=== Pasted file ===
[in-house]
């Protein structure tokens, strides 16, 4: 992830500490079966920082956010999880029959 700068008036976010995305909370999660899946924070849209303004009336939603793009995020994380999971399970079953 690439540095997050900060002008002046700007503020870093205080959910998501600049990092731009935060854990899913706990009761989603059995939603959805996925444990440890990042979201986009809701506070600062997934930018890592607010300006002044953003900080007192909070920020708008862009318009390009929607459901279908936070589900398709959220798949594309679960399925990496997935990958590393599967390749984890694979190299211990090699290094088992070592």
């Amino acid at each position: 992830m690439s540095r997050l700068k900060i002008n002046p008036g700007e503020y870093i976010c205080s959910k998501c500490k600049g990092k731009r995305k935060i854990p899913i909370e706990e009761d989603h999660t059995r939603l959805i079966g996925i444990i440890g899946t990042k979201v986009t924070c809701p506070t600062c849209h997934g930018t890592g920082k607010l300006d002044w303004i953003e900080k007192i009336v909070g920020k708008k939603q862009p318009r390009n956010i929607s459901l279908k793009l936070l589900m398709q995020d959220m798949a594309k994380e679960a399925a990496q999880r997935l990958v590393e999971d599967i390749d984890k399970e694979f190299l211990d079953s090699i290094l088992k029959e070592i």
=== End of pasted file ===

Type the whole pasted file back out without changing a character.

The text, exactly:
[in-house]
């Protein structure tokens, strides 16, 4: 992830500490079966920082956010999880029959 700068008036976010995305909370999660899946924070849209303004009336939603793009995020994380999971399970079953 690439540095997050900060002008002046700007503020870093205080959910998501600049990092731009935060854990899913706990009761989603059995939603959805996925444990440890990042979201986009809701506070600062997934930018890592607010300006002044953003900080007192909070920020708008862009318009390009929607459901279908936070589900398709959220798949594309679960399925990496997935990958590393599967390749984890694979190299211990090699290094088992070592």
């Amino acid at each position: 992830m690439s540095r997050l700068k900060i002008n002046p008036g700007e503020y870093i976010c205080s959910k998501c500490k600049g990092k731009r995305k935060i854990p899913i909370e706990e009761d989603h999660t059995r939603l959805i079966g996925i444990i440890g899946t990042k979201v986009t924070c809701p506070t600062c849209h997934g930018t890592g920082k607010l300006d002044w303004i953003e900080k007192i009336v909070g920020k708008k939603q862009p318009r390009n956010i929607s459901l279908k793009l936070l589900m398709q995020d959220m798949a594309k994380e679960a399925a990496q999880r997935l990958v590393e999971d599967i390749d984890k399970e694979f190299l211990d079953s090699i290094l088992k029959e070592i």